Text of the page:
At high education level, the Nursing degree and Master lessons at the Hospital Santa Creu i Sant Pau (HSCSP) University School of Nursing (EUI-Sant Pau), affiliated to the Universitat Autònoma de Barcelona (UAB), and started in September 2020. The UAB instructed on delivering hybrid teaching5 (in-class/ face-to-face instruction and out-of-class/ online instruction), prioritizing face-to-face instruction in those educational activities that could not be carried out online (clinical placements, hands-on labs, training seminars and evaluation activities) [5].

The clinical practicum is a key component in the learning process of undergraduate and master's nursing students. It is understood as the specific training provided by the health institutions where the student is integrated into a multidisciplinary team that will allow him or her to consolidate the knowledge that has been acquired as well as values and attitudes [6-8].

In September 2020, heath centres required students to have a negative Polymerase Chain Reaction (PCR) before joining the clinical placement to guarantee the safety of patients and healthcare team [9]. During the 2021-2022 academic year, once the mass vaccination had begun, students were required to be fully vaccinated for COVID-19. The high contagiousness of the virus facilitated students’ infection during placements, or during face-to-face teaching at nursing school.

The main objective of this study was to analyse the incidence of COVID-19 between undergraduate and master's students at EUI-Sant Pau during the 2020-2021 academic year, in order to prevent infections between patients and colleagues. The secondary objective was proposed to analyse the impact of the lock-down because of the infection on academic activity.


Study Design

This is an observational, descriptive and prospective study.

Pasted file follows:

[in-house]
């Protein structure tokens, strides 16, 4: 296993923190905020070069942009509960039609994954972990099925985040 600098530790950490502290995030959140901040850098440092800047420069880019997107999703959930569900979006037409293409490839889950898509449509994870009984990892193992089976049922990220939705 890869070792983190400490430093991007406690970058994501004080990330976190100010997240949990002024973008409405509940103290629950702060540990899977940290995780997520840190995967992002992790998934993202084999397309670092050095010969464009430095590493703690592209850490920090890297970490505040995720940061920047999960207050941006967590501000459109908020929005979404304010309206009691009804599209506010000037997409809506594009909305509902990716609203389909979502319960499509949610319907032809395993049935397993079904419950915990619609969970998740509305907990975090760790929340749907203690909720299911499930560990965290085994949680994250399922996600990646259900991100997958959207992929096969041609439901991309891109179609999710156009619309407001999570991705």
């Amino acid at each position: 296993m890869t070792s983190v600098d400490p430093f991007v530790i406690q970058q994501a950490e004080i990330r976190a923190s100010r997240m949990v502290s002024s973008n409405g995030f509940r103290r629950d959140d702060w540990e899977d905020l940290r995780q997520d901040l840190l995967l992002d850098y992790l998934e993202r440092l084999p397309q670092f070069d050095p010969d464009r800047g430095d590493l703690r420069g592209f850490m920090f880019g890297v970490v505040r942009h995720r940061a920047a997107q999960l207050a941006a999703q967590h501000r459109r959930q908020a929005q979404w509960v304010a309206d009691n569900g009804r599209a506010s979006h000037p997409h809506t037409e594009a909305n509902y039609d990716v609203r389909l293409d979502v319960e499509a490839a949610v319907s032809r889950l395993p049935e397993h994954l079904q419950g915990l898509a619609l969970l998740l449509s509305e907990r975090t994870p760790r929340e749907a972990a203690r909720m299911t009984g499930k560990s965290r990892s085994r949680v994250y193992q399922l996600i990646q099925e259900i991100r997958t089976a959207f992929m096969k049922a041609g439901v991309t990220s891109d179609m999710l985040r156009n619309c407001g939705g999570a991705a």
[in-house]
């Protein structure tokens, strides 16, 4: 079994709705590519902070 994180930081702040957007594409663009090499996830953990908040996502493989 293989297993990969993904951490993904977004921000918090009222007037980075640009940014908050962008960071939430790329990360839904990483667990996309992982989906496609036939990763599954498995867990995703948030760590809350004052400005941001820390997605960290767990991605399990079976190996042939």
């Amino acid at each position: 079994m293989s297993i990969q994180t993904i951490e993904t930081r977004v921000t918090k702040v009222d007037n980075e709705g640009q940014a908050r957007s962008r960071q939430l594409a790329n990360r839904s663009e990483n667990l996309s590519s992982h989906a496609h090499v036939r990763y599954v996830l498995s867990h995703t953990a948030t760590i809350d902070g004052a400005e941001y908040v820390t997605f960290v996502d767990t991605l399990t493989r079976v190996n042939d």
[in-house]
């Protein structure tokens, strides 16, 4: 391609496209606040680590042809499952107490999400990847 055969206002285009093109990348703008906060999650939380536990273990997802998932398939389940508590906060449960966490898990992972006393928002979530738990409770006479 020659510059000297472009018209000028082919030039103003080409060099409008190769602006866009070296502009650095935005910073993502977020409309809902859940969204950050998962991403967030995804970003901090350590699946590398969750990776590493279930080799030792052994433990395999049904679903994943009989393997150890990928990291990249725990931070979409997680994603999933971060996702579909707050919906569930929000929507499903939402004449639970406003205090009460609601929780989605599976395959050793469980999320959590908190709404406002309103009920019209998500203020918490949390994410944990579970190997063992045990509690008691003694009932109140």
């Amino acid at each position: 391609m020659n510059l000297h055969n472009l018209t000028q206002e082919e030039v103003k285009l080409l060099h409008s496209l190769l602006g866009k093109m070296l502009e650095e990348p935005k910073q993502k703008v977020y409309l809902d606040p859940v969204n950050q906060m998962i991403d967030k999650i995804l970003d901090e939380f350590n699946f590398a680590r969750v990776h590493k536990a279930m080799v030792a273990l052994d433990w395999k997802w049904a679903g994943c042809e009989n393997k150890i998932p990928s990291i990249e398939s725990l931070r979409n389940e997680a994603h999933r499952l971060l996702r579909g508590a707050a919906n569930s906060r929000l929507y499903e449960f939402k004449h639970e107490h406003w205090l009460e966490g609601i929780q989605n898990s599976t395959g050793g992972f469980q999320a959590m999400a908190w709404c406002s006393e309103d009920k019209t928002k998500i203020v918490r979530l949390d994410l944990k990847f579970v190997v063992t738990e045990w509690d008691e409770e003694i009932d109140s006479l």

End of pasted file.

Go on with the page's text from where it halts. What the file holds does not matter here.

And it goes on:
Population and field of study

EUI-Sant Pau Bachelor degree and Master's students diagnosed with COVID-19. On September 7th, 2020, the EUI-Sant Pau presented the COVID-19 protocol prepared together with the Occupational Health Department of the HSCSP and to all EUI-Sant Pau undergraduate and master's students through the school’s website and the virtual platform, which described the mandatory preventive measures during the 2020-2021 academic year to prevent the transmission of COVID-19. Moreover, all undergraduate students received a two-hour training session before the start of placements. This training, which was conducted by professionals from the Occupational Health Department, was intended to make students integrate skills in occupational health and safety necessary to carry out placements safely in the context of the pandemic.


Socio-demographic data, date of onset of symptoms, symptomatology, presumed source of infection, date of PCR and/or ART (antigen rapid test) and result, evolution, days of confinement and resolution, as well as data on the impact on academic activity (days of internships lost due to infection and number of incidents in practical subjects).

Data Collection

Students had to notify the responsible teacher of the placement via a newly created EUI-Sant Pau official email address if they presented symptoms compatible with COVID-19 or if they were in close contact with a person who had tested positive. If the diagnosis of COVID-19 was confirmed, the students filled in a Google form questionnaire to gather data from the aforementioned variables. A regular student follow-up was performed when they rejoined the placements, and if they had symptomatology compatible with COVID-19 after a negative screening PCR or once their placements had started. A follow-up of first year undergraduate students with positive test or suspicious symptomatology was also carried out in the same manner.